We only meet every few years because we have a hard time finding a date when we're both free. But when we meet, my soul feels like it has feasted.
1. Friends have history. I had lunch today with a heart-friend of almost 40 years. Bonnie roomed with me in college for two years, rescuing me from almost certain extinction due to a previous roommate, who smothered me by shadowing me everywhere. B knew what she did/n't want and didn't need to define herself by our friendship. She was happy to be herself, funny, and pragmatic as we students were wrestling with who we would become. Those schoolmates have disappeared and we're older women who see the tracery of God's plan across the landscape of our lives. (However, funny stories remain forever, like our midnight raid on the guys' dorms during finals week ... which we confessed to dear Doc Holdcroft - our college president - after 25 years.)
2. Friends stay connected over time. After we graduated, we stayed in touch, occasionally meeting or writing letters. My letter about expecting our first son crossed the mail with her own announcement to me. (Our sons were born a month apart.) Then we had a daughter each. Our kids grew up, moved out, got jobs, and gave us a few grandkids.
We tried to say hi or schedule a visit on Boxing Day annually. Through the years, there were more misses than hits in connecting. Whenever we met, we remembered what we were like as young women and caught up on the people we knew in college. And we shared what God was doing around us in our husbands, kids, work, and church.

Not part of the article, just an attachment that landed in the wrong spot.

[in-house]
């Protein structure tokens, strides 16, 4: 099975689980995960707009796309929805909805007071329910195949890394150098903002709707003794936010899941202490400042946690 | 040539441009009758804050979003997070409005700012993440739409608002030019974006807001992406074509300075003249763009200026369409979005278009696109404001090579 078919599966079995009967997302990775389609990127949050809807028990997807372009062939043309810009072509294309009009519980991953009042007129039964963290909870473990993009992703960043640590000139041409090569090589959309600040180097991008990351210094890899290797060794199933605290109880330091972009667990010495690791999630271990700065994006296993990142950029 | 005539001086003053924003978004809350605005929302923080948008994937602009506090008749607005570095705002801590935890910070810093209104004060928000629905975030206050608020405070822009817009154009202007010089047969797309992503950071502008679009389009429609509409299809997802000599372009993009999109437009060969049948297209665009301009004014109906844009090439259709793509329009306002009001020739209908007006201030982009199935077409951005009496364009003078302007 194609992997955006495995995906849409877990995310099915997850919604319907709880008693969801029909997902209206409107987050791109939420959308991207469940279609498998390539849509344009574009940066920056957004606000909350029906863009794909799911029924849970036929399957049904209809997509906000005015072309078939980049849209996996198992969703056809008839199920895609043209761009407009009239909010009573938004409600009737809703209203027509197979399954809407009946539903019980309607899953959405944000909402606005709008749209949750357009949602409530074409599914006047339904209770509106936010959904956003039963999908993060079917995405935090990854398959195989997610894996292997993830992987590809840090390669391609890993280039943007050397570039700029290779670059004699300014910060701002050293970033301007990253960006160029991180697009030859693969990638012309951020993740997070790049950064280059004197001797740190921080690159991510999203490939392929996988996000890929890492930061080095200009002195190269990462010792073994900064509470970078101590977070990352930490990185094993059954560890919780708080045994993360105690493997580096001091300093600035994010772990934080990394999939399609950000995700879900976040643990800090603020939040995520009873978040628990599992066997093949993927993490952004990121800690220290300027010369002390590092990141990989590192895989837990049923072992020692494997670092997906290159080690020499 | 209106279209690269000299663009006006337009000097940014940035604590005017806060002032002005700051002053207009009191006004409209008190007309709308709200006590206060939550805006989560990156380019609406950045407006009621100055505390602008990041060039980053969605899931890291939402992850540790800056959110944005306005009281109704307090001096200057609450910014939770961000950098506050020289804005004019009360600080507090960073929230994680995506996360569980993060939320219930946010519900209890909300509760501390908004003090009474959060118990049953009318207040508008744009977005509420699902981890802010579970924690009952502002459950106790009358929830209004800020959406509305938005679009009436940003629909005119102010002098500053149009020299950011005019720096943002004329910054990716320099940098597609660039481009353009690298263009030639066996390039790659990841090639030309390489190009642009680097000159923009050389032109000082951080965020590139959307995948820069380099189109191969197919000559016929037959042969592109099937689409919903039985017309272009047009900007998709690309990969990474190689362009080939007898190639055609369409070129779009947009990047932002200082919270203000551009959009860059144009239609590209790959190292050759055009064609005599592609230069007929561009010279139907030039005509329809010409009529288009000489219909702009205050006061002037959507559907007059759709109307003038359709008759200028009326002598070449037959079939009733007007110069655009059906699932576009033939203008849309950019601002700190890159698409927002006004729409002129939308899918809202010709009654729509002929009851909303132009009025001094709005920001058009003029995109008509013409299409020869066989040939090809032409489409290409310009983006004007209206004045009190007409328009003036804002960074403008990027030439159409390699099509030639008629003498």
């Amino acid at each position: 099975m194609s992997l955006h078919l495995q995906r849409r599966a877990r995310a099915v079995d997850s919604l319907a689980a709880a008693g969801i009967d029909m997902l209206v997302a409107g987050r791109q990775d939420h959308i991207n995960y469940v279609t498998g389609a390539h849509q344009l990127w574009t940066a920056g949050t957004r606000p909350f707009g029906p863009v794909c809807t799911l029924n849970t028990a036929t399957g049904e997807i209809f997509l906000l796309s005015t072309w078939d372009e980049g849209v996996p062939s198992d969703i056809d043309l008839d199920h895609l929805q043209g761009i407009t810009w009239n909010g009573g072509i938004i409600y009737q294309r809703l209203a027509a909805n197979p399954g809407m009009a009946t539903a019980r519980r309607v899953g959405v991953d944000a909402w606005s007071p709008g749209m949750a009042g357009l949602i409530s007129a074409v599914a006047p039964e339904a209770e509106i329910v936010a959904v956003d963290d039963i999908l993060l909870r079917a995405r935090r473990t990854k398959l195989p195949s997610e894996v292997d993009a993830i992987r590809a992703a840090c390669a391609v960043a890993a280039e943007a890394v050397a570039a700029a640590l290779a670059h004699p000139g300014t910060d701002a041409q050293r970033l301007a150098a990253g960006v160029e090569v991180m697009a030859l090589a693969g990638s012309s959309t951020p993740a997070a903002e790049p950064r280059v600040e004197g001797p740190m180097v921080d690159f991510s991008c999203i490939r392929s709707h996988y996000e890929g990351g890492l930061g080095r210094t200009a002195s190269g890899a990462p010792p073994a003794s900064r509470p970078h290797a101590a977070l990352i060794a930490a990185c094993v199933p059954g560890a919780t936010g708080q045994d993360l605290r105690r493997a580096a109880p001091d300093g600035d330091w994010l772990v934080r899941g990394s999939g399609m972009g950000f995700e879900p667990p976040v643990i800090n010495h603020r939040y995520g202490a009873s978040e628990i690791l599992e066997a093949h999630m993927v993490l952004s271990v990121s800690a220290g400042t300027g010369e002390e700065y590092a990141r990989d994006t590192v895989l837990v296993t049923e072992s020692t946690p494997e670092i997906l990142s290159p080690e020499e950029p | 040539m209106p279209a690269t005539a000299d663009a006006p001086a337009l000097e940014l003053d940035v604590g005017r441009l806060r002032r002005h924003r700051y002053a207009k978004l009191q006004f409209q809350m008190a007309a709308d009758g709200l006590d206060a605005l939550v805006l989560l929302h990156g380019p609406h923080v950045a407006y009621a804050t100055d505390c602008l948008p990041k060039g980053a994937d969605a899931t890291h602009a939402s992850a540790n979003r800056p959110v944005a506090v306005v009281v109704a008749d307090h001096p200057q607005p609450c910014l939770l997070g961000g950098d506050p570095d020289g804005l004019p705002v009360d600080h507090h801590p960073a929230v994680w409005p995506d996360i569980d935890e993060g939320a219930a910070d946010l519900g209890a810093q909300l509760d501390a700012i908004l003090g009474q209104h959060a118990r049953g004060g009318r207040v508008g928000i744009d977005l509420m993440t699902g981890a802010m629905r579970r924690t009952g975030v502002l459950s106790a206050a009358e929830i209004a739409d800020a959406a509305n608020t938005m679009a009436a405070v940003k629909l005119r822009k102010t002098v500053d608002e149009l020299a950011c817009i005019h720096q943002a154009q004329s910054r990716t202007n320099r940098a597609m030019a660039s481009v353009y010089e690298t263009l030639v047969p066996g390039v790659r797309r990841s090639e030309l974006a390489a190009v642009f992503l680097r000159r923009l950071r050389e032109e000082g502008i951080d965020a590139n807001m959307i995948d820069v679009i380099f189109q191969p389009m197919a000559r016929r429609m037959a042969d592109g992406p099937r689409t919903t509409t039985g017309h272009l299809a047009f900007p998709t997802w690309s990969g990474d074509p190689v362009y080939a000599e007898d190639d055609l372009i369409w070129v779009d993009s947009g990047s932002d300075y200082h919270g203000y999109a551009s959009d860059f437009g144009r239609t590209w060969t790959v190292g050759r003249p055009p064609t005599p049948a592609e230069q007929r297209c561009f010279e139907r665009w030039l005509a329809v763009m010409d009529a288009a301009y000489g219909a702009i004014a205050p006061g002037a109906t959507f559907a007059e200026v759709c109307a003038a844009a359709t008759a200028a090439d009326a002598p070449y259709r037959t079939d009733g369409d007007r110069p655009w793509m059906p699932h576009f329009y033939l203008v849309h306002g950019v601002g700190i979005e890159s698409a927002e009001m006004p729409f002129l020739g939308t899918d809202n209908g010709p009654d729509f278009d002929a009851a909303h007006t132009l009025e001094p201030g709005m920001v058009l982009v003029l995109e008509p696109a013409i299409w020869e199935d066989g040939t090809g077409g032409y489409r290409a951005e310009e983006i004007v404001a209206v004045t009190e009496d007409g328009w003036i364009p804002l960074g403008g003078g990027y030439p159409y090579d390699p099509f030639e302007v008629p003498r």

3. Friends keep Jesus at the center. We've exchanged our challenges and prayer requests as the years skipped by from decade to decade. I could depend on Bonnie to hear from God and share that with me.
We've marveled that life gets simpler, even when it doesn't get easier. Our focus intensifies as the main thing really takes hold of us (= our relationship with God). And the periphery - the stuff of life - though stressful and heartbreaking at times, draws us in closer, where we trust and love God more.
We don't know if we'll meet in person again. She's moving to a small Canadian community I've never visited, while we're off to Asia.
As we talked today about how God has aligned our gifts with our calling, we were both amazed. She loves to sing, worship, and serve people with special needs. I like studying, writing, and speaking.
We're so different. But we're similar because at our center is Jesus and his Kingdom. When we paused to pray after lunch, our hearts entwined again. She promised to support us in prayer and I did the same.
She asked of God: "May your Kingdom come on earth [in each of us] as it is in heaven." (Matthew 6:10)
"Ah yes please, Lord Jesus," my heart answered. "Walking in the way of your laws, we wait for you; your name and renown are the desire of our hearts. (Isaiah 26:8)
What a gift Bonnie is! Between times, we assume the other is growing in grace. We've prayed for each other since we were young. And we continue to do so. Each time we meet, I'm astonished at how I can trust her with my life.
God, today I want to thank you for this dear friend. Bless her, her family, and her calling. Let your face shine on B and other friends so dear.
These special heart-friendships are your gifts of grace, your compassion and favor on us. We could not conjure them up nor solicit such depth of feeling.
On this pilgrimage, you display your care by sending us fellow travelers who experience life's purpose and meaning from many vantage points. Through their faithfulness, we learn more about you and your Spirit among us.
We are so grateful. Help us to be a blessing to them as they are to us. Amen.
Who are your heart-friends?